I became more conscious of labels, especially after my mom cracked on my soft drink intake. What was so bad about it? And then when I fed the ingredients to google, I realized that the preservative is a compound of phosphorus, and calcium is dissolvable in phosphorus – hence the link between reducing bone density and cold drinks. However, after I started reading details on preservatives on all the things I was getting home I realized that 300 and 330C are present in number of other products such as Nestle’s Iced Tea powder (I love that too), and my favourite Lay’s snacks and in the brand of my favourite instant noodles.

    I still indulge in those items, but I became very conscious when I was pregnant with Lola, and did not have any of those iced tea stuff. I did continue with the instant noodles, and so much had been cut down that I was pretty guilt-free about it.

    Even currently, I am not into all those snacks, though I do crave them a lot, and the only thing stopping me is the fact that my mother just doesn’t buy them for home.

    1. I shudder when I think about my C0ca-C0la habit in my 20s, when I was supposed to be growing strong bones.

      Interesting that your country might have better laws but fewer teeth to enforce them. I always find your perspective interesting 🙂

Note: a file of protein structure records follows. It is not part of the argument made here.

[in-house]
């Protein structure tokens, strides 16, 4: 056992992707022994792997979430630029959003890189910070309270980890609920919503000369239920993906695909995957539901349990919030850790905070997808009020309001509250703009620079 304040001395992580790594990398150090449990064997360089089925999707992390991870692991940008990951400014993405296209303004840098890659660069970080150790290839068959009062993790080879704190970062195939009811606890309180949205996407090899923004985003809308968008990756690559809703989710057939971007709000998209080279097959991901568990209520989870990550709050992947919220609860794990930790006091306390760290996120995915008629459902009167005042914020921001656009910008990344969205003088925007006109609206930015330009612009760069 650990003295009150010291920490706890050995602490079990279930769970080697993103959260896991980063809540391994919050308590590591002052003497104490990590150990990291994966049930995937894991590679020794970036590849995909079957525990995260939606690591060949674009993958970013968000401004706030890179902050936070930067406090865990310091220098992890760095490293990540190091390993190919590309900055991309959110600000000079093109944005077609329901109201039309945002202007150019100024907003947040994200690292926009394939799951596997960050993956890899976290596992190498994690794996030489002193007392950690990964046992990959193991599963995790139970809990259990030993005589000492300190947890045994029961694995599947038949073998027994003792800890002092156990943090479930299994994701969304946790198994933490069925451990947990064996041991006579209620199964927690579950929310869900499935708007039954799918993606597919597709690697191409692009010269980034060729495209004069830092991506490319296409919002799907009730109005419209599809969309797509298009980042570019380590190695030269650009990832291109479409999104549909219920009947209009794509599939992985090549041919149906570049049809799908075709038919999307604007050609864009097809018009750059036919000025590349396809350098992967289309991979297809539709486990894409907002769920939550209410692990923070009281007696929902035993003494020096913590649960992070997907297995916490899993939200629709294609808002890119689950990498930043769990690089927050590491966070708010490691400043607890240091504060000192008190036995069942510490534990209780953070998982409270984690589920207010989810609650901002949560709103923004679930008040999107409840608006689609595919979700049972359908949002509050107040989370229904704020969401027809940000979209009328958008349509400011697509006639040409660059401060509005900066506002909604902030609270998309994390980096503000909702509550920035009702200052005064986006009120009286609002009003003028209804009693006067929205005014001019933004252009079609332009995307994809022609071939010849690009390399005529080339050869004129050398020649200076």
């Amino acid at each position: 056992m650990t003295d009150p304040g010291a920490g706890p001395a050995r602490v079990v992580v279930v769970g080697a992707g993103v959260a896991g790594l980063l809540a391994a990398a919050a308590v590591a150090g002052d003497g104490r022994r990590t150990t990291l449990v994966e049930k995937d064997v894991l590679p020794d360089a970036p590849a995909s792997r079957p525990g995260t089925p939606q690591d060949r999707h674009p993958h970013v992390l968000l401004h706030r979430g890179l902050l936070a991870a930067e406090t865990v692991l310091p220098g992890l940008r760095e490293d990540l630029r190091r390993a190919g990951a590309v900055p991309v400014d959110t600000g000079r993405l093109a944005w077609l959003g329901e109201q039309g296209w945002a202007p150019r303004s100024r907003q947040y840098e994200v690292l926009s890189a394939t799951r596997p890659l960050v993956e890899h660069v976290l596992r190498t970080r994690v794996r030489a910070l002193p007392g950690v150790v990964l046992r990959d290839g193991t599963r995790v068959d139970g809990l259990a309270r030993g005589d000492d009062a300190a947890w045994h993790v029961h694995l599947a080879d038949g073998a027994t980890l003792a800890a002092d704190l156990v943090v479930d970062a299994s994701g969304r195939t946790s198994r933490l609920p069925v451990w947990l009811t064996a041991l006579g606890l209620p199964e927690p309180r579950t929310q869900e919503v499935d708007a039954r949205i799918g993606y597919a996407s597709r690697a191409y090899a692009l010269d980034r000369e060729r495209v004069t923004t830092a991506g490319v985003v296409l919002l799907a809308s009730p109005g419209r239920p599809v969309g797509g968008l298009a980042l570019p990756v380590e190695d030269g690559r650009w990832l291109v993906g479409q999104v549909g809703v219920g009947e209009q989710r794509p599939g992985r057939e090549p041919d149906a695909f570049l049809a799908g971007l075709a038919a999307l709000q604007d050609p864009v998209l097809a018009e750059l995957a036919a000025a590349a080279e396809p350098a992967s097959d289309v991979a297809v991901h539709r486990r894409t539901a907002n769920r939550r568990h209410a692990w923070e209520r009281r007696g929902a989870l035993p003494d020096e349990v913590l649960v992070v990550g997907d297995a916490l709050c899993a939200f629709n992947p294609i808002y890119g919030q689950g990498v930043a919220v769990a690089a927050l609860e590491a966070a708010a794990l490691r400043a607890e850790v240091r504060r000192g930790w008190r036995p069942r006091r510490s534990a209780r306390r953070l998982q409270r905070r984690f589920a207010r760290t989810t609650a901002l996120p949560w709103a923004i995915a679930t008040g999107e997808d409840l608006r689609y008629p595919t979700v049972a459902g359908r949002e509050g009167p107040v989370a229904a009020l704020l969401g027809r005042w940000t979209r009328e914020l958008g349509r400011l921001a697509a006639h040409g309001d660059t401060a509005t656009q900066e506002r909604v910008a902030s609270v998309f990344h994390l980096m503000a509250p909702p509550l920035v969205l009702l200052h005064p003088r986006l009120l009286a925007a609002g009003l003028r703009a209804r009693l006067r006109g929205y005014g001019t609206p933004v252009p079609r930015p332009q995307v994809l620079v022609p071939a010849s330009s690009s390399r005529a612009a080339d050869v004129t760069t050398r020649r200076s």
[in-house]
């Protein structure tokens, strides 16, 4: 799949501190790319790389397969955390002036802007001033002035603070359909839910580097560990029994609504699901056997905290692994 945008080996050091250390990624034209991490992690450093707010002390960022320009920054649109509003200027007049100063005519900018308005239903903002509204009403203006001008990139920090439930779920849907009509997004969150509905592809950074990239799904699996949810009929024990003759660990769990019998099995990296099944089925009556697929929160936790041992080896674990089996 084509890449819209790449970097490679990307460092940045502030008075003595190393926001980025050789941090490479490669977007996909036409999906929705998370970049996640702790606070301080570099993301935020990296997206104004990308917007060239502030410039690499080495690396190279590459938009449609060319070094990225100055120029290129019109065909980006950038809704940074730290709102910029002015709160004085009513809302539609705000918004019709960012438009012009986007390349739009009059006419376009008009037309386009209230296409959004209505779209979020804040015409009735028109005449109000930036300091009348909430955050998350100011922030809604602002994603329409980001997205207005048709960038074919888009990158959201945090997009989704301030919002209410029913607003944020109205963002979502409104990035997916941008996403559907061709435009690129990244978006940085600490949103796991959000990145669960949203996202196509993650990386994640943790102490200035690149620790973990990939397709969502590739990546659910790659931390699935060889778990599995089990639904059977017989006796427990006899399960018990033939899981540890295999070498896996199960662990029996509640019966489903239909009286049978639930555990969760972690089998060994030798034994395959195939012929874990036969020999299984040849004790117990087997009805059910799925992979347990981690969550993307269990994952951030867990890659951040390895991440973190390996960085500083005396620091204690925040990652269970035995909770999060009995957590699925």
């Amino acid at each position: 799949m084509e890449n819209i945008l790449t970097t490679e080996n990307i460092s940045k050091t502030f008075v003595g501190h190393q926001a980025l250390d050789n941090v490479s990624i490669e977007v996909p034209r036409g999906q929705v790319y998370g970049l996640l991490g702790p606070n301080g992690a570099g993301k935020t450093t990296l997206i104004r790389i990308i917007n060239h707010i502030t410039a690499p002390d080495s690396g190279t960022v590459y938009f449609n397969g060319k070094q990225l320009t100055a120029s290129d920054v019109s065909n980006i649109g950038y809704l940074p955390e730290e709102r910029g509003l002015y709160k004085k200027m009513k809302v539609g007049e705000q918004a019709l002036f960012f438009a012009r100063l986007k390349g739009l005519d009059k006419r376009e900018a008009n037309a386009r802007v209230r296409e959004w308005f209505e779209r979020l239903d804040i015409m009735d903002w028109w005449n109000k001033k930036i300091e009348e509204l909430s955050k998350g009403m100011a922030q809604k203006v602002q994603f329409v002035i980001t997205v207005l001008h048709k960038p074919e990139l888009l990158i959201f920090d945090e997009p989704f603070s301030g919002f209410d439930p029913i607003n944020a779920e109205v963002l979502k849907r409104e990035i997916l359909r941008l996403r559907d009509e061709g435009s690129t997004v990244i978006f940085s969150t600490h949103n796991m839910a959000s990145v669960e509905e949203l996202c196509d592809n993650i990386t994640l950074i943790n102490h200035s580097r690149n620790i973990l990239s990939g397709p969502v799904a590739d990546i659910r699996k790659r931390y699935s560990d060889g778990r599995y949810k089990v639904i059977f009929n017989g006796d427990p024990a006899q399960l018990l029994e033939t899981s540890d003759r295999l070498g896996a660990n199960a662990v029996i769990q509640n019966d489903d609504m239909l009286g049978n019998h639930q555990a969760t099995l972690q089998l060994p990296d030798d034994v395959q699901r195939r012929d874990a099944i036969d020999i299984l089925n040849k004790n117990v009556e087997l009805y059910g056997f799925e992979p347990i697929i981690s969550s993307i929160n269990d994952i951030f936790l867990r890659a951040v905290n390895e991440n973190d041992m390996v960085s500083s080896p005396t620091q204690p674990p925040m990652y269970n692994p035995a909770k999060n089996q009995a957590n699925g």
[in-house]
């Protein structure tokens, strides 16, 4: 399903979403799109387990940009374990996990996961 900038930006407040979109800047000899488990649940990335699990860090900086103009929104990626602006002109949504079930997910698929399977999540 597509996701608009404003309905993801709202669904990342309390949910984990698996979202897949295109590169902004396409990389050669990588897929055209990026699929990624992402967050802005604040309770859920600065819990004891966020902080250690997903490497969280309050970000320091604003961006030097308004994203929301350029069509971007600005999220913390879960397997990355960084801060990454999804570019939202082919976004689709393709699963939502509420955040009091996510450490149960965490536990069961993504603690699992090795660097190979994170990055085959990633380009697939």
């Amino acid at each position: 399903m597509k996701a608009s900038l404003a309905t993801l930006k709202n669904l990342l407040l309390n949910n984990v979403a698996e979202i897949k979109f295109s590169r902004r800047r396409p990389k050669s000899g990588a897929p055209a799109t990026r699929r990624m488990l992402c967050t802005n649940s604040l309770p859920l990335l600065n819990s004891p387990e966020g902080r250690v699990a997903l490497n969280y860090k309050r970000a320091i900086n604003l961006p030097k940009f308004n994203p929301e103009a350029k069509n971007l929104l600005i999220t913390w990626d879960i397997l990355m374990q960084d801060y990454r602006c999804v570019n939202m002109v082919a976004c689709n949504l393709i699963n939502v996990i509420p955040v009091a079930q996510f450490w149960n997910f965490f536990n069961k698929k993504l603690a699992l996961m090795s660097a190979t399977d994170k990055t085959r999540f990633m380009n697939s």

14. I really enjoyed meeting Robyn too, and am still making my way (slowly) through her book. Her zeal and passion for changing the food industry and awakening consumers to be aware of what they’re eating is an admirable undertaking. We do trust too blindly and make choices too often out of convenience. I’m guilty of that. Lately, we’ve been buying squeeze tubes of yogurt to take in the car in the morning when running late. Though the brands I had been buying tasted awful to me and I knew deep down couldn’t be entirely good for Reagan, I bought them for the convenience factor and to make sure she had something in her belly before preschool. Since this luncheon, I discovered Stonyfield’s line of YoKids Squeezers and haven’t looked back. Reagan loves them even more than the cheap brands and I like the way they taste too. Yes, they’re twice the price, but the peace of mind has been worth it. We’ve also stopped buying other products with artificial flavors and colors such as breakfast cereals and granola bars. All things I knew I should be doing, but became even more motivated to do after meeting Robyn. We’re making small changes in the things that are easy to change first.